HMDMs plated into 96-well plates were analyzed for their ACE activity using a commercial kit (Buhlmann). The kinetics of ACE-mediated cleavage of the synthetic substrate furyl-acryloyl-phenylalanyl-glycyl-glycine to furyl-acryloyl-phenylalanine and glycine are measured by reduced absorbance at 340 nm.19 The absorbance kinetic was measured in an ultra-violet microplate reader (PowerWave, Biotech) and standardized to a known calibrator activity.
ACE2 Activity Assay
ACE2 activity determination was a modification of the method described by Huang et al.20 Briefly, ACE2 cleaves the leucine at the C-terminal of the decapeptide angiotensin I (Asp1 Arg2 Val3 Tyr4 Ile5 His6 Pro7 Phe8 His9 Leu10) and the assay is based on measurement of free leucine released. With the addition of β-nicotinamide adenine dinucleotide and leucine dehydrogenase (LeuDH) (Sigma), NADH is formed and the latter is coupled to diaphorase-mediated conversion of resazurine to resorufin, which is fluorescent (excitation 565 nm, emission 585 nm). Fluorescence kinetic is measured for 1 hour at room temperature in the Fluostar Galaxy plate reader (BMG Labtechnologies).
The assay was adapted to measure ACE2 in intact cells. LeuDH and diaphorase concentrations were increased 5-fold (0.5 U/mL) to minimize rate-limiting kinetics. With the addition of AngI (7.7 nmol) to MPMs in culture, an increase in fluorescence was measured (Figure 1A). This increase is dependent on presence of leucine dehydrogenase and an external supply of nicotinamide adenine dinucleotide, indicating the specific measurement of free leucine released. Ang II (7.7 nmol) alone was unable to induce an increase in fluorescence. Preincubation of human macrophages with a specific antibody directed against the ectopic domain of human ACE2 (R&D Systems) completely abolished the AngI-induced increase in fluorescence (Figure 1B), indicating the association of the AngI degradation activity with ACE2. Activity results are expressed as fmol leucine formation per min and normalized to mg tissue protein.
ACE and ACE2 mRNA Expression by Reverse-Transcription Polymerase Chain Reaction Analysis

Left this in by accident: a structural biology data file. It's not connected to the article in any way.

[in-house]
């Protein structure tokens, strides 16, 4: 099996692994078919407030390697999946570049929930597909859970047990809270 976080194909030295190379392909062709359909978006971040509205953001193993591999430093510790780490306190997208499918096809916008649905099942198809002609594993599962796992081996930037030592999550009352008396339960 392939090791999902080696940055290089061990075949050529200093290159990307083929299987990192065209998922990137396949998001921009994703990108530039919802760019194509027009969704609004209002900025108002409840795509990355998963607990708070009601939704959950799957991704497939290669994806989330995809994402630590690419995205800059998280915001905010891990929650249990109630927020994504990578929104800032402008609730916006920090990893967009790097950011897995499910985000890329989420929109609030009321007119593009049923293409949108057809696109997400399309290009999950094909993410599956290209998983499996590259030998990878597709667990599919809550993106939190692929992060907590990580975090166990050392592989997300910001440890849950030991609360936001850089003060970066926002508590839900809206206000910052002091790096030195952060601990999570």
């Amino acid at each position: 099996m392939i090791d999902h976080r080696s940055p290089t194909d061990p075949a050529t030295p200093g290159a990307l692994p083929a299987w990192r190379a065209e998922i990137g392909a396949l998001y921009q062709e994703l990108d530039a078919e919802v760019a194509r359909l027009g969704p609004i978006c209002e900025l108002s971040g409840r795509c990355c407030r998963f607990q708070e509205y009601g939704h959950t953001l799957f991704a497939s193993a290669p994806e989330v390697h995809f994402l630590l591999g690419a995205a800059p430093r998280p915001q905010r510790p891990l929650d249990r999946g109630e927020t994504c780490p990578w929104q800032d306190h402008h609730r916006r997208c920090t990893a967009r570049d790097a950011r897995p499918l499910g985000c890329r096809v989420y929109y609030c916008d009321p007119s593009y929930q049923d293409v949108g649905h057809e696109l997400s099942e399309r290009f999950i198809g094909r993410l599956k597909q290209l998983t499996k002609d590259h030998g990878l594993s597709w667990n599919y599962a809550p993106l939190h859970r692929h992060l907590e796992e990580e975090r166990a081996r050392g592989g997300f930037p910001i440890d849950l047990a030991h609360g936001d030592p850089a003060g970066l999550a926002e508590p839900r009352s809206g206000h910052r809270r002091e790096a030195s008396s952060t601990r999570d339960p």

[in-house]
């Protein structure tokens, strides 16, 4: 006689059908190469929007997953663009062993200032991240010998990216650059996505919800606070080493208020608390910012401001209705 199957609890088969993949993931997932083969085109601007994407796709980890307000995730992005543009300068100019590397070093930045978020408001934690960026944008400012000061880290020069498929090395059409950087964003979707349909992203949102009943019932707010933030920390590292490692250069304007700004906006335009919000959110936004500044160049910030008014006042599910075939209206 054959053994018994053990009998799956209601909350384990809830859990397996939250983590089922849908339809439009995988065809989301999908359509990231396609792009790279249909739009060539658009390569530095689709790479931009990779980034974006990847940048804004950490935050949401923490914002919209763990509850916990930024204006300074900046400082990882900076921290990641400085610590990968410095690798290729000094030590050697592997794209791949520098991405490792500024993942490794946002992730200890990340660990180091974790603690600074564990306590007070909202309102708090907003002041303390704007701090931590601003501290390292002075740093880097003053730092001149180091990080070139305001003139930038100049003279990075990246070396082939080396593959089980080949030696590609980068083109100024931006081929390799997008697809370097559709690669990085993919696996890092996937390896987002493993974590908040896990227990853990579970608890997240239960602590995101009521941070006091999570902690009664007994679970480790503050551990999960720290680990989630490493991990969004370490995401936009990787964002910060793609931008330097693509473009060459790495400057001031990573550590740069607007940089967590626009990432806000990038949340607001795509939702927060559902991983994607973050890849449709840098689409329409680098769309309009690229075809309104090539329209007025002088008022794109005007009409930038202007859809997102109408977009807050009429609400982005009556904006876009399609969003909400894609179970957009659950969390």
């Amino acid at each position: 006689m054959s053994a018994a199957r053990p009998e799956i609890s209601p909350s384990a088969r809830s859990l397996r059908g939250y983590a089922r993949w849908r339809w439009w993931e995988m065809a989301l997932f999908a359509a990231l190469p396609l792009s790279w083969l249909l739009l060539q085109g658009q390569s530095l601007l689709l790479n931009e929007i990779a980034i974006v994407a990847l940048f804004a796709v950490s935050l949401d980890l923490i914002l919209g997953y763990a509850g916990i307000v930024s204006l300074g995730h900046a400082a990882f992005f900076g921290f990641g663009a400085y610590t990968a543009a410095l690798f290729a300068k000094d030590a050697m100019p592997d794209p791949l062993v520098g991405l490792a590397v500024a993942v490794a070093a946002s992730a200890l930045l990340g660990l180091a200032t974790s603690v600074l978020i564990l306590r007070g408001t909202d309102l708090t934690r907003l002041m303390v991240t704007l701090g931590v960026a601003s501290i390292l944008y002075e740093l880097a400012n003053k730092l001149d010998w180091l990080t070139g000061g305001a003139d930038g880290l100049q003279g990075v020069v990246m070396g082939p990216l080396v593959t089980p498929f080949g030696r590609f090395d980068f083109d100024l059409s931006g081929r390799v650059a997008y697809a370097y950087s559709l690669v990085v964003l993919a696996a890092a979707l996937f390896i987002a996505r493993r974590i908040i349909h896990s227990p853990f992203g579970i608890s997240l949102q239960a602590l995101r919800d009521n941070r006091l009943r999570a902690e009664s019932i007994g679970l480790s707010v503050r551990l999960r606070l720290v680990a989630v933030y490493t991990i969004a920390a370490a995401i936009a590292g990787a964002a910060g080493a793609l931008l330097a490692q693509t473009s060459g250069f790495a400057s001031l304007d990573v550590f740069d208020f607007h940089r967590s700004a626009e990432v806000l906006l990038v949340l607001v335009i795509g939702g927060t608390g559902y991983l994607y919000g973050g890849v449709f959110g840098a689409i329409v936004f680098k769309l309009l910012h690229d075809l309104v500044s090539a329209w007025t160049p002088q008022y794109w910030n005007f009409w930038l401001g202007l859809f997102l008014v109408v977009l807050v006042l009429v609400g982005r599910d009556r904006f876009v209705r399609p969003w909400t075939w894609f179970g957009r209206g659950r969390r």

Total RNA was extracted from macrophages and tissues using TRI-reagent (Molecular Research Center, Inc). One μg RNA was subjected to reverse transcriptase (Boehringer Mannheim, Germany) to generate cDNA. Polymerase chain reaction (PCR) was applied using 2 μL of resulting cDNA. The forward primer for ACE was 5′-CCGATCTGGCAGAACTTC-3′ and the reverse primer 5′-GTGTTCCAGATCGTCCTC-3′.21 Amplification conditions for ACE were denaturation (95°C, 1 minute), annealing (5 cycles at 55°C, 45 seconds, and 35 cycles at 50°C, 45 seconds), and extension (72°C, 45 seconds). The forward primer for ACE2 was 5′-CATTGGAGCAAGTGTTGGATCTT-3′ and the reverse primer 5′-GAGCTAATGCATGCCATTCTCA-3′22 Amplification condition for ACE2 were denaturation (94°C, 2 minutes), annealing (40 cycles at 56°C, 45 seconds), elongation (72°C, 1.5 minutes), and denaturation (94°C, 45 seconds). Mouse PCR primers are p47 forward 5′-ACATCACAGGCCCCATCATCCTTC-3′, reverse 5′-ATGGATTGTCCTTTGTGCC-3′, ACE forward 5′-TAACTCGAGTGCCAGGGTG-3′, reverse 5′-CCAGCAGGTGGCAGTCTT-3′, and ACE2 forward 5′-GAAAAGCACGGAGGTATCCA-3′, reverse 5′-TGAGCTTGGCAATCTTGTTG-3′ (Tm 58°C). Reverse transcription PCR product of β-actin gene (forward primer: 5′-GTGGGGCGCCCCAGGCACCA-3′ and reverse primer: 5′-CTCCTTAATGTCACGCACGATTTC-3′) served as a quantity control, and it required 25 cycles to obtain a visible product. PCR products (8 μL) were electrophoresed on a 2.0% agarose-tris-acetate-EDTA gel, which was exposed to UV to produce clear visible bands.